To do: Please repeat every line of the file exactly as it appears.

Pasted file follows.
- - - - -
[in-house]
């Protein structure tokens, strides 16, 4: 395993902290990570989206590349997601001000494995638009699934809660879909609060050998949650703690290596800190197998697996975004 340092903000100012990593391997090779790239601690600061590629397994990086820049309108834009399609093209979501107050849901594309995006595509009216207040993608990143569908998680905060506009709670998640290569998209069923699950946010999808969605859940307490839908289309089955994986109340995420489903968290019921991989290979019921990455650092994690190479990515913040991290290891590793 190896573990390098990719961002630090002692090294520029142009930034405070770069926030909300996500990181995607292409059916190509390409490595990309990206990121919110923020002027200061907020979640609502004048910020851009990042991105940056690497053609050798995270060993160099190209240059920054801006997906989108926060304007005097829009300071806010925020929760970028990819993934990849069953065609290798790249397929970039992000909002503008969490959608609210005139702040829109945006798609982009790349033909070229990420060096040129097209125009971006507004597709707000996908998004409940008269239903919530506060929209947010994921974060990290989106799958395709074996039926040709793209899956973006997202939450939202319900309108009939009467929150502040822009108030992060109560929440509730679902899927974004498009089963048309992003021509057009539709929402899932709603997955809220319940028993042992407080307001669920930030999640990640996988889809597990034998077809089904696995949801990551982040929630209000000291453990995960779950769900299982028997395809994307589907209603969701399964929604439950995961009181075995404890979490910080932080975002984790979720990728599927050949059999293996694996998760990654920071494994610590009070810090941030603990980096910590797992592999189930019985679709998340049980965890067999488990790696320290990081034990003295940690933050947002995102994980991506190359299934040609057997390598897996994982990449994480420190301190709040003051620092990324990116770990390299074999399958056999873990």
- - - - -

[in-house]
């Protein structure tokens, strides 16, 4: 395993902290990570989206590349997601001000494995638009699934809660879909609060050998949650703690290596800190197998697996975004 340092903000100012990593391997090779790239601690600061590629397994990086820049309108834009399609093209979501107050849901594309995006595509009216207040993608990143569908998680905060506009709670998640290569998209069923699950946010999808969605859940307490839908289309089955994986109340995420489903968290019921991989290979019921990455650092994690190479990515913040991290290891590793 190896573990390098990719961002630090002692090294520029142009930034405070770069926030909300996500990181995607292409059916190509390409490595990309990206990121919110923020002027200061907020979640609502004048910020851009990042991105940056690497053609050798995270060993160099190209240059920054801006997906989108926060304007005097829009300071806010925020929760970028990819993934990849069953065609290798790249397929970039992000909002503008969490959608609210005139702040829109945006798609982009790349033909070229990420060096040129097209125009971006507004597709707000996908998004409940008269239903919530506060929209947010994921974060990290989106799958395709074996039926040709793209899956973006997202939450939202319900309108009939009467929150502040822009108030992060109560929440509730679902899927974004498009089963048309992003021509057009539709929402899932709603997955809220319940028993042992407080307001669920930030999640990640996988889809597990034998077809089904696995949801990551982040929630209000000291453990995960779950769900299982028997395809994307589907209603969701399964929604439950995961009181075995404890979490910080932080975002984790979720990728599927050949059999293996694996998760990654920071494994610590009070810090941030603990980096910590797992592999189930019985679709998340049980965890067999488990790696320290990081034990003295940690933050947002995102994980991506190359299934040609057997390598897996994982990449994480420190301190709040003051620092990324990116770990390299074999399958056999873990």